A Japanese delegation interested in renewable energy toured some of Queensland’s most exciting green hydrogen projects on 5 September.

Thirteen delegation members from Japanese companies and universities visited the Redlands Research Facility in Cleveland.

The facility is using solar power to generate green hydrogen from sea water, with the only emissions being water.

The Redlands project is a joint initiative of Japan’s Sumitomo Electric Industries and The Queensland of University, who were introduced to each other by TIQ.

While at the facility, the delegates also viewed a presentation on the H2Xport project.

Funded by the Australian Renewable Energy Agency and led by the Queensland University of Technology, H2Xport is researching cost-effective renewable hydrogen through materials, modelling and process innovation.

After visiting the Redlands facility, the delegation moved on to the Sir Samuel Griffith Building at Griffith University – a 2MWh hybrid renewable energy building with hydrogen power.

Speaking at a delegation breakfast hosted by Origin Energy, TIQ CEO Paul Martyn said hydrogen projects presented great opportunities in new energy and investment.

‘Renewable hydrogen presents exciting domestic and international opportunities, and we want Queensland to be at the forefront of renewable hydrogen production in Australia,’ Mr Martyn said.

‘Queensland’s pro-business environment, established infrastructure, export facilities, skilled workforce and abundant solar resources and land means we are well positioned to be the global partner of choice to meet international demand for hydrogen.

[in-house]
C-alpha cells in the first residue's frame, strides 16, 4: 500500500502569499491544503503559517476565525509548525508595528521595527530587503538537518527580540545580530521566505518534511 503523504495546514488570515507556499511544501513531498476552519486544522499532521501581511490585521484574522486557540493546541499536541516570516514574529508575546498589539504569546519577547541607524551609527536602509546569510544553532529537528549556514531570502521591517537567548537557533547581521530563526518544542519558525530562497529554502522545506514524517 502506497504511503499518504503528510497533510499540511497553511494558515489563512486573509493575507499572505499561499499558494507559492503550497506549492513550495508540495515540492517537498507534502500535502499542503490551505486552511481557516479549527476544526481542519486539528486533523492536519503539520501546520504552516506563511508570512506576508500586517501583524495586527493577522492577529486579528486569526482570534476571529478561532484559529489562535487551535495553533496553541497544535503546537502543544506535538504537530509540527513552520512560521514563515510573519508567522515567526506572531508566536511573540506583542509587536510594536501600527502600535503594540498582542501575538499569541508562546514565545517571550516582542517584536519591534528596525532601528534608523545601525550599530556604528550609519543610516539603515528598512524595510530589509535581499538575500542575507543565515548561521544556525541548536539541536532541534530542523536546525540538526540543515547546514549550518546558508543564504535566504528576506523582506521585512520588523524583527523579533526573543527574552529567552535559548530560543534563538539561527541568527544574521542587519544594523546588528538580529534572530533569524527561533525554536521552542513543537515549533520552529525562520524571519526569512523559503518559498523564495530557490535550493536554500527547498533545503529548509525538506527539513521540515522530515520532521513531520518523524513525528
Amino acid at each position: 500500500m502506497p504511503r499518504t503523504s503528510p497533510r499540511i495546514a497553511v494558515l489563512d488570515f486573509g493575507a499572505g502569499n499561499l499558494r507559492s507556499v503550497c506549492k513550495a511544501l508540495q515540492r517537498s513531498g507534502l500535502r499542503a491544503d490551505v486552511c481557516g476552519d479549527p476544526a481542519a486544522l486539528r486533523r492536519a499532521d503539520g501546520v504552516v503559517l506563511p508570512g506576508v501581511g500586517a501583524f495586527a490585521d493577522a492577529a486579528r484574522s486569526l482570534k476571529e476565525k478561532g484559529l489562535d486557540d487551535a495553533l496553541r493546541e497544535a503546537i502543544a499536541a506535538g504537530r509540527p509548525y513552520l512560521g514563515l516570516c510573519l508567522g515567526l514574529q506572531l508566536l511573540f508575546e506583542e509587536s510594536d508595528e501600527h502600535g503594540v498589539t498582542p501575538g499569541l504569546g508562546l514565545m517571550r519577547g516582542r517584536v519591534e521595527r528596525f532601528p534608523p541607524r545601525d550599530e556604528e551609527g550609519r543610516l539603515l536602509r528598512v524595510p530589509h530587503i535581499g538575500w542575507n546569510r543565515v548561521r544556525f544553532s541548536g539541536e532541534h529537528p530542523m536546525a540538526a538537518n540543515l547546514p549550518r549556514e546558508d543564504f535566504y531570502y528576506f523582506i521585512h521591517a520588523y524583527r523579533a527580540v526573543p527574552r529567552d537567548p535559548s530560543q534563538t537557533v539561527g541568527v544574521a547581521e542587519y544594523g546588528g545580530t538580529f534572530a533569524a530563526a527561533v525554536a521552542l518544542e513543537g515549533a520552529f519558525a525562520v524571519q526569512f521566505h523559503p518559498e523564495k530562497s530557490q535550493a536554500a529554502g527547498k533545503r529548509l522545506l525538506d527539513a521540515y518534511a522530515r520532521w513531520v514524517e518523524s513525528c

‘Our proximity to Asia also provides us with many wonderful opportunities and access to international markets.’

Queensland averages 300 days of sunshine each year, making it an ideal location to establish facilities to produce hydrogen from solar sources.

The Redlands facility has already produced hydrogen that was subsequently exported to Japan in a world-first trial in March 2019.

The Japanese delegation, which also visited Melbourne, Sydney and Adelaide, included representatives from:

  • the University of Tokyo’s Research Centre for Advance Science and Technology
  • Tokyo Gas
  • Komatsu
  • Chiyoda Corporation
  • Sumitomo Corporation
  • JXTG Energy Corporation
  • Sumitomo Electric Corporation
  • Actree Ltd.

Under the Queensland Climate Transition Strategy, the Queensland Government has committed to generating 50% of the state’s energy from renewable sources by 2030.

Renewables and biofuels are also identified as a growing export market in the Queensland Trade and Investment Strategy 2017–2022.

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